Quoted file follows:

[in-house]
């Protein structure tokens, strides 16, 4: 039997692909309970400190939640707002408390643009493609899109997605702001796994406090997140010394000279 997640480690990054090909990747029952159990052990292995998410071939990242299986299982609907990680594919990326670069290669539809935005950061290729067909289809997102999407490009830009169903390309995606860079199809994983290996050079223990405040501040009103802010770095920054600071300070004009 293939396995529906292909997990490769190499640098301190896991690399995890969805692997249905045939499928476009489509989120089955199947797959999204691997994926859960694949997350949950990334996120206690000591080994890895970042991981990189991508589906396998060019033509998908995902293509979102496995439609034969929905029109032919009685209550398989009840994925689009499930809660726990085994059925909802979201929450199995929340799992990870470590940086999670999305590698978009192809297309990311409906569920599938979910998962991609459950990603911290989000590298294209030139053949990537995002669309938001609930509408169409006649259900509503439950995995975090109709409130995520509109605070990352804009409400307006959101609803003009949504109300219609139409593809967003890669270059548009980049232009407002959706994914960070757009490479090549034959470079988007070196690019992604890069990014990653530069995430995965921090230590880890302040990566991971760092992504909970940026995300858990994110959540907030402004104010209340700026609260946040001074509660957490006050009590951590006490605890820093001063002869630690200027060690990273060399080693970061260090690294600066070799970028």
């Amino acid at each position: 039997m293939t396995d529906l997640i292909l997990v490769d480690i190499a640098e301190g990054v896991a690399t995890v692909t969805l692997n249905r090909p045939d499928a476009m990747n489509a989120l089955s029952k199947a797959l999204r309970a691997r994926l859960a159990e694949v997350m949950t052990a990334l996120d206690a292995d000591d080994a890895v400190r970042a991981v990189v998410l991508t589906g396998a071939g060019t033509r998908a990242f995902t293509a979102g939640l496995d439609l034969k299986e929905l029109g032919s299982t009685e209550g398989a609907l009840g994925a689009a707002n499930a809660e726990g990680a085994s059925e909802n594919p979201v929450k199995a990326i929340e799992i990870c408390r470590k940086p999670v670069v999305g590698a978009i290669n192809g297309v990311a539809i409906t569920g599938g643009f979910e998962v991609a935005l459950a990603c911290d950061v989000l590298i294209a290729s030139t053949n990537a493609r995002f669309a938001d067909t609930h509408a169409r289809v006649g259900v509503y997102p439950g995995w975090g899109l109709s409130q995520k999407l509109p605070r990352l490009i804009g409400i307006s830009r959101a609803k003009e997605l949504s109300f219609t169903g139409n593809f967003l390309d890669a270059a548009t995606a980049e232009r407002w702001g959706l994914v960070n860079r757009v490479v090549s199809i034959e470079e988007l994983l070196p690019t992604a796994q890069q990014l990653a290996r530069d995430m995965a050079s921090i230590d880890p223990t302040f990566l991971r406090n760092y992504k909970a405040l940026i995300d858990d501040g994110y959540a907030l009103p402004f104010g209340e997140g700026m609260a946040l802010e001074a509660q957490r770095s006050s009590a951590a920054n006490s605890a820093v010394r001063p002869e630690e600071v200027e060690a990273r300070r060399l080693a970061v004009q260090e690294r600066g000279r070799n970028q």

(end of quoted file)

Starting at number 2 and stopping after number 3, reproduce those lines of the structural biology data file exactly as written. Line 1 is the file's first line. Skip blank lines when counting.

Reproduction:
């Protein structure tokens, strides 16, 4: 039997692909309970400190939640707002408390643009493609899109997605702001796994406090997140010394000279 997640480690990054090909990747029952159990052990292995998410071939990242299986299982609907990680594919990326670069290669539809935005950061290729067909289809997102999407490009830009169903390309995606860079199809994983290996050079223990405040501040009103802010770095920054600071300070004009 293939396995529906292909997990490769190499640098301190896991690399995890969805692997249905045939499928476009489509989120089955199947797959999204691997994926859960694949997350949950990334996120206690000591080994890895970042991981990189991508589906396998060019033509998908995902293509979102496995439609034969929905029109032919009685209550398989009840994925689009499930809660726990085994059925909802979201929450199995929340799992990870470590940086999670999305590698978009192809297309990311409906569920599938979910998962991609459950990603911290989000590298294209030139053949990537995002669309938001609930509408169409006649259900509503439950995995975090109709409130995520509109605070990352804009409400307006959101609803003009949504109300219609139409593809967003890669270059548009980049232009407002959706994914960070757009490479090549034959470079988007070196690019992604890069990014990653530069995430995965921090230590880890302040990566991971760092992504909970940026995300858990994110959540907030402004104010209340700026609260946040001074509660957490006050009590951590006490605890820093001063002869630690200027060690990273060399080693970061260090690294600066070799970028």
């Amino acid at each position: 039997m293939t396995d529906l997640i292909l997990v490769d480690i190499a640098e301190g990054v896991a690399t995890v692909t969805l692997n249905r090909p045939d499928a476009m990747n489509a989120l089955s029952k199947a797959l999204r309970a691997r994926l859960a159990e694949v997350m949950t052990a990334l996120d206690a292995d000591d080994a890895v400190r970042a991981v990189v998410l991508t589906g396998a071939g060019t033509r998908a990242f995902t293509a979102g939640l496995d439609l034969k299986e929905l029109g032919s299982t009685e209550g398989a609907l009840g994925a689009a707002n499930a809660e726990g990680a085994s059925e909802n594919p979201v929450k199995a990326i929340e799992i990870c408390r470590k940086p999670v670069v999305g590698a978009i290669n192809g297309v990311a539809i409906t569920g599938g643009f979910e998962v991609a935005l459950a990603c911290d950061v989000l590298i294209a290729s030139t053949n990537a493609r995002f669309a938001d067909t609930h509408a169409r289809v006649g259900v509503y997102p439950g995995w975090g899109l109709s409130q995520k999407l509109p605070r990352l490009i804009g409400i307006s830009r959101a609803k003009e997605l949504s109300f219609t169903g139409n593809f967003l390309d890669a270059a548009t995606a980049e232009r407002w702001g959706l994914v960070n860079r757009v490479v090549s199809i034959e470079e988007l994983l070196p690019t992604a796994q890069q990014l990653a290996r530069d995430m995965a050079s921090i230590d880890p223990t302040f990566l991971r406090n760092y992504k909970a405040l940026i995300d858990d501040g994110y959540a907030l009103p402004f104010g209340e997140g700026m609260a946040l802010e001074a509660q957490r770095s006050s009590a951590a920054n006490s605890a820093v010394r001063p002869e630690e600071v200027e060690a990273r300070r060399l080693a970061v004009q260090e690294r600066g000279r070799n970028q």